Friday, October 7, 2016

Jus ad Bellum

By Corey Carmello
Corey Carmello is a third-year student at Albany Law School. He graduated summa cum laude from the University at Albany in 2014 with a Bachelor of Arts in Political Science.
While in law school, Corey has interned with Judge Lawrence E. Kahn, of the Northern District of New York, the Albany County District Attorney’s Office, and the Appeals and Opinions Bureau of the New York State Attorney General’s Office. He is also a member of the Albany Law Review.
Upon graduation, Corey will be working as an associate for Milbank Tweed Hadley & McCloy.
This essay was prepared as an assignment for the International Law of War & Crime seminar this semester.

            The concept of a “just war,” or jus ad bellum, has been discussed and debated on for hundreds of years.  In fact, one of the first and most influential formulators of the just war theory, Saint Augustine, lived in the fourth and fifth centuries.[1]  Augustine explained that a war is just when it is necessary for defense and the protection of the common good.[2]
            In the thirteenth century, Saint Thomas Aquinas opined that a war is just if, among other considerations, the attack is due to some fault of those attacked and the intentions are to advance good and avoid greater evil.[3]
Although early Christian thinkers were the ones that theorized the just war concept,[4] it is still extremely important and relevant in the international law community today.[5]  That community is split, however, on what makes a war just.  On one end of the spectrum, pacifists are of the belief that a war is always immoral and never justeven when attacked first.[6]  On the other end, realists contend that war is outside the realm of moral judgment and is a mere “human activity.”[7]
The vast majority of legal scholars fall somewhere in the middle, and the suggestion of Saints Augustine and Thomas Aquinas—that a war is just when it prevents some greater evil—is intertwined in many of their theories.[8]
Legal scholars and philosophical thinkers seem to focus on two things when discussing the concept of a just war: (1) nature/natural law and (2) international law.  First, scholars have opined that the just war concept cannot be fully understood without grasping human nature and the “call to justice” that is embedded in it.[9]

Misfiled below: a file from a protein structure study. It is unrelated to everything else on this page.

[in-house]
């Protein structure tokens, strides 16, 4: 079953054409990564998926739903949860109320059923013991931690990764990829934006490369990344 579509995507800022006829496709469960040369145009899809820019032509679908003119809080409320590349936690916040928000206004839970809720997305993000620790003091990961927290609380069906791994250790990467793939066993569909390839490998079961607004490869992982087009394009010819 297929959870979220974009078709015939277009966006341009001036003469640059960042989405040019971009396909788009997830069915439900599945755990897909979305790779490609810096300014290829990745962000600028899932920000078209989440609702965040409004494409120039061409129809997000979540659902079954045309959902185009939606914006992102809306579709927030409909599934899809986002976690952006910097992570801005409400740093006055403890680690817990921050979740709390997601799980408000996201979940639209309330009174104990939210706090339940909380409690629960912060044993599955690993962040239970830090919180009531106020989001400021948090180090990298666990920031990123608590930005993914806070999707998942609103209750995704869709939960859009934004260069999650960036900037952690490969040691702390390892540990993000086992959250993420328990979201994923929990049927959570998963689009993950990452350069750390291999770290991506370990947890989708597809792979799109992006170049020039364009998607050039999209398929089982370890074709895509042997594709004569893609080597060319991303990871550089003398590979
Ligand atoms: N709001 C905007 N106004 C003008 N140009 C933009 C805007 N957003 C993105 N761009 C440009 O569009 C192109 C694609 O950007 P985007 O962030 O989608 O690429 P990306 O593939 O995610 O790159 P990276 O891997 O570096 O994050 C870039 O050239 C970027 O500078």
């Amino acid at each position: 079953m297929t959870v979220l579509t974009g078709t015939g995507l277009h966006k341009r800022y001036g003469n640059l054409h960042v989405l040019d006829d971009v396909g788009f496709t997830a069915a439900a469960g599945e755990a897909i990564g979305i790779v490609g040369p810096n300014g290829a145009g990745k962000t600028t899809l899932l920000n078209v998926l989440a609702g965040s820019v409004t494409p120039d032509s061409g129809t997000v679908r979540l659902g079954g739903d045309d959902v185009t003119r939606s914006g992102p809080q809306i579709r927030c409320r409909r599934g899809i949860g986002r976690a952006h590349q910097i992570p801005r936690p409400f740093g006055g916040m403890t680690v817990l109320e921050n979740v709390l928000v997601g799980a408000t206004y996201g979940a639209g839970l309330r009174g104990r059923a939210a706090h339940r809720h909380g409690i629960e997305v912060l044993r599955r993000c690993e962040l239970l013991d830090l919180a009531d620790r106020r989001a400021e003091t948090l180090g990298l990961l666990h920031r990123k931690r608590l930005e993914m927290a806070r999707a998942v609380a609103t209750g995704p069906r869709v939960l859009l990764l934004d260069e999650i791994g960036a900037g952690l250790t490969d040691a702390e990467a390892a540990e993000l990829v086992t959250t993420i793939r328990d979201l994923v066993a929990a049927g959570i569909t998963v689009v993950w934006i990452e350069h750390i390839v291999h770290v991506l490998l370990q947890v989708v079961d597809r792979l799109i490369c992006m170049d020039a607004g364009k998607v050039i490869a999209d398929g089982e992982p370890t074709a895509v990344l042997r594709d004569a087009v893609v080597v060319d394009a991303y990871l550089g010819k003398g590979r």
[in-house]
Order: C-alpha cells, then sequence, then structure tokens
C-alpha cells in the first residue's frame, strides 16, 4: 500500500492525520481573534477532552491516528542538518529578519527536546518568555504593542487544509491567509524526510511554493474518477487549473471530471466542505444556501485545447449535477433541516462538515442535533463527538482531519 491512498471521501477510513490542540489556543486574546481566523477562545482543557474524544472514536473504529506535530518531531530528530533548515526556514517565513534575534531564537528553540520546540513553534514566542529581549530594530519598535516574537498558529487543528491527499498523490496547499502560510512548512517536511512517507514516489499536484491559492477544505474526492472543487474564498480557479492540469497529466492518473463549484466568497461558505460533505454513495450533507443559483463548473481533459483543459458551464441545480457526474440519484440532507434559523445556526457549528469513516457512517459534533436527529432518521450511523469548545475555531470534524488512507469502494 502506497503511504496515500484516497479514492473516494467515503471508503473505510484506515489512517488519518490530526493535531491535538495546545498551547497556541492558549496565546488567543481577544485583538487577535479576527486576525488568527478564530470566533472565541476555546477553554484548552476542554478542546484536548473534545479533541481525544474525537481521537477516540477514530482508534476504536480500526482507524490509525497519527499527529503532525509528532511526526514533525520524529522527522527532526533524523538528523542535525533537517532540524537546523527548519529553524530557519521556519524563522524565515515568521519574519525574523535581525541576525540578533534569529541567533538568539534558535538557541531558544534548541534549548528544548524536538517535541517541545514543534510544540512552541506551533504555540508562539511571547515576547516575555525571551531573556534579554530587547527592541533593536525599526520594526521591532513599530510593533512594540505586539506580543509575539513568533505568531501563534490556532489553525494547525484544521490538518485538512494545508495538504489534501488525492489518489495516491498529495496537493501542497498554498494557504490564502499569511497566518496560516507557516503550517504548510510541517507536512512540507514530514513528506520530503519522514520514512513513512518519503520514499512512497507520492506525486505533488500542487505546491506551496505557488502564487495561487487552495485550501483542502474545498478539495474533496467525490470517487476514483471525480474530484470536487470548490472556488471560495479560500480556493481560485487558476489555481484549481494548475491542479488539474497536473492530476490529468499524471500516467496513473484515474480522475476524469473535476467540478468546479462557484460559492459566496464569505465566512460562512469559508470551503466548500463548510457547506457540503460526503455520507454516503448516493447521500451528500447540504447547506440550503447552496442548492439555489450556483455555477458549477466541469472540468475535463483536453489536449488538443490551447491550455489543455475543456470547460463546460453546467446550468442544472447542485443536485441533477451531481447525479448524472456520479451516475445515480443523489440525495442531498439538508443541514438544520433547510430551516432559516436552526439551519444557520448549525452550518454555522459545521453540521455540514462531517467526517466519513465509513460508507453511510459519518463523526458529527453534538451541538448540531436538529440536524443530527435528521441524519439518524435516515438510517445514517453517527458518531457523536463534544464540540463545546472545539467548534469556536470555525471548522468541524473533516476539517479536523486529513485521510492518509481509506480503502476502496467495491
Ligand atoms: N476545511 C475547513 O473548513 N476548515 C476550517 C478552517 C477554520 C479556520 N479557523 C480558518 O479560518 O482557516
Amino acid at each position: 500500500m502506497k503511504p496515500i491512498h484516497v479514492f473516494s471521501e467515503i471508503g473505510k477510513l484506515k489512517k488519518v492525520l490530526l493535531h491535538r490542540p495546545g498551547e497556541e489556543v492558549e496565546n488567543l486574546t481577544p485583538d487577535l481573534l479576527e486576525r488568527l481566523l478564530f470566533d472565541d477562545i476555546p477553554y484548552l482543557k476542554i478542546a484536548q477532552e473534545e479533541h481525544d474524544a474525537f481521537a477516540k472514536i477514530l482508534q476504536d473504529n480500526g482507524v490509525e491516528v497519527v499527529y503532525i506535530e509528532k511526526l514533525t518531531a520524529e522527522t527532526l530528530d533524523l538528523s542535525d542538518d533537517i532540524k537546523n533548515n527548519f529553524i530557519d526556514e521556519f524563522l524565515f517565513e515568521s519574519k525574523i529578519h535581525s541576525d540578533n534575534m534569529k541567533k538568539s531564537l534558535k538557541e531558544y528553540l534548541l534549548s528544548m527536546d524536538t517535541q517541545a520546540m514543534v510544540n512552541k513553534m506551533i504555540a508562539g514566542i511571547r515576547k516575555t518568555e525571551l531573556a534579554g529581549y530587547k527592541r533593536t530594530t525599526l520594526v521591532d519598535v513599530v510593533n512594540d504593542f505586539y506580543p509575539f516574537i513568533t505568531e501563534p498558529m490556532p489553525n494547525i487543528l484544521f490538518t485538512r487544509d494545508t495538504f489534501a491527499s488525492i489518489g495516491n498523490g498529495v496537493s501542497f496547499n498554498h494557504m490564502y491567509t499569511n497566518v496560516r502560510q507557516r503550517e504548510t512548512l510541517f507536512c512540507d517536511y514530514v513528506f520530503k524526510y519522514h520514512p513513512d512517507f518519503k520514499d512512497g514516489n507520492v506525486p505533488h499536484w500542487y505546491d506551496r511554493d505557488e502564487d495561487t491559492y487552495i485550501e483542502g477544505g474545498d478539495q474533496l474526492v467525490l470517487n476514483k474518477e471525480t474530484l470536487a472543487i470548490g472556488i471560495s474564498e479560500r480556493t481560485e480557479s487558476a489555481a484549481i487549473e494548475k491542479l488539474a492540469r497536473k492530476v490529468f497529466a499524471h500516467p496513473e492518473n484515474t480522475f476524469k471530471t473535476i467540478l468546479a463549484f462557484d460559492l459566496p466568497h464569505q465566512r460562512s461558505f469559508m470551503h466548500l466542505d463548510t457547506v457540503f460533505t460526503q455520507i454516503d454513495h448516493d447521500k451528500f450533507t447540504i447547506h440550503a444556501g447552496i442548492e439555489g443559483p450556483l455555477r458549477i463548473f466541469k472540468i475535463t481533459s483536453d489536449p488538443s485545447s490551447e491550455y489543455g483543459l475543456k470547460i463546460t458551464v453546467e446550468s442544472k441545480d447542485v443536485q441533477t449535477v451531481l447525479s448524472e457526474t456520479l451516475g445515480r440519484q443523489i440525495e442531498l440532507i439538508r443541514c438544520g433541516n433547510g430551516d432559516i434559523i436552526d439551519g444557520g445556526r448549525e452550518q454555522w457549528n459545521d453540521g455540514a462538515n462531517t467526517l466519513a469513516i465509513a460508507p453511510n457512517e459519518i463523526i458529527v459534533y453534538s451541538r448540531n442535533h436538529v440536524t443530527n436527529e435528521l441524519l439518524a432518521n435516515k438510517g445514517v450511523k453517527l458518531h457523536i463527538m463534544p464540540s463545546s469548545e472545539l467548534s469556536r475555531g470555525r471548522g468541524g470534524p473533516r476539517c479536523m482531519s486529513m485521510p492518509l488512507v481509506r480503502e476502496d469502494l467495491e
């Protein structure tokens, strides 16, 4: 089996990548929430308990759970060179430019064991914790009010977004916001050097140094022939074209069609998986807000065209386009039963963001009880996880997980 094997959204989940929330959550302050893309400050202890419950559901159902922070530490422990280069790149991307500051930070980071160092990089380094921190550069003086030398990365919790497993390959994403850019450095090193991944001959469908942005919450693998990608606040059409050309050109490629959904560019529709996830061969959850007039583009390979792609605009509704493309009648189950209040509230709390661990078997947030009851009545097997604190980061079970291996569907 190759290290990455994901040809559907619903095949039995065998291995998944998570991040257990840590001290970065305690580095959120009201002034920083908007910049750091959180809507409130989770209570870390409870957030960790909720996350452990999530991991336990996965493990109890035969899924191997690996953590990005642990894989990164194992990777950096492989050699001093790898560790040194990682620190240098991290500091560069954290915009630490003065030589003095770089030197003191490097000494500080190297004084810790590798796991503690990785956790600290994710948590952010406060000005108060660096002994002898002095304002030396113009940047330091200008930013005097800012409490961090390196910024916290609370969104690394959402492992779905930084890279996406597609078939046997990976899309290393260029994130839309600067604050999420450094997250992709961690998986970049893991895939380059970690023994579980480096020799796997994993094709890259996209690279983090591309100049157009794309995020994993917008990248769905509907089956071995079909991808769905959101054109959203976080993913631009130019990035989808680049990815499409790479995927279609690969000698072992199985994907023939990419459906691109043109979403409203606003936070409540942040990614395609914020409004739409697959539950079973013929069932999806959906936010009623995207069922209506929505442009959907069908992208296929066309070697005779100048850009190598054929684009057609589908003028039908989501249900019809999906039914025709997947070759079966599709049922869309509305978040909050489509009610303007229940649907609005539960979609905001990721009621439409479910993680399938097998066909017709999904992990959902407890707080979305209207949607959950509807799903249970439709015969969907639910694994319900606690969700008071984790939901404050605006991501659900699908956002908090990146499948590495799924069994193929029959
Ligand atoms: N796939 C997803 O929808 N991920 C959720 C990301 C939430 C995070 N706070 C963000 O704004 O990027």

Augustine opined that human nature calls for us to “love our neighbor.”[10]  Because of that, Augustine and his current following believe that a war is just when it furthers this instinct of protecting and loving your neighbor.[11]  That is to say, when “the aim is to repair that which has been torn asunder by a prior violence and to protect a community for which one has responsibility, the war is just.”[12]  When a war is just, according to this theory, the violence helps keep civic peace and possibly even minimizes the civilian casualties that would otherwise result from not fighting the war.[13] 
Next, in modern day, we have rules and regulations that guide us in our quest to determine what makes a war just.  The Charter of the United Nations permits the use of military force on two occasions: (1) it is approved by the Security Council, and/or (2) if the force is being used in self-defense from an armed attack.[14]
According to Sweeney, the United States’ entry into World War II was a classic example of a just war under this definition due to Japan’s attack on Pearl Harbor.[15]  On the other hand, it is less clear whether the Iraq War, which was not approved by the Security Council, was just.[16]
Additionally, as an aside, many scholars believe that this self-defense idea in the context of just war extends to anticipatory self-defense.[17]  But “the requirement of an armed attack in the U.N. Charter implies a suicidal wait for a nuclear first strike.”[18]
Whether founded in human nature or international rules and regulations, at the most basic level, the concept of just war refers to a war that is aimed at correcting a wrong, defending oneself or others, and supporting civic peace.

[1] John F. Coverdale, An Introduction to the Just War Tradition, 16 Pace Int'l L. Rev. 221, 225 (2004).
[2] Id. at 225–27.
[3] Joseph C. Sweeney, The Just War Ethic in International Law, 27 Fordham Int'l L.J. 1865, 1869 (2004).
[4] Coverdale, supra note 1, at 223.
[5] Id.
[6] Id. at 276.
[7] Id.
[8] Id. at 277.
[9] See, e.g., Jean Bethke Elshtain, The Just War Tradition and Natural Law: A Discussion, 28 Fordham Int’l L.J. 742, 750 (2005).
[10] Id. at 749.
[11] Id. at 750–52.
[12] Id. at 750.
[13] Id. at 751.
[14] Sweeney, supra note 3, at 1867–68.
[15] Id. at 1872.
[16] Id. at 1883.
[17] Id. at 1893–94.
[18] Id.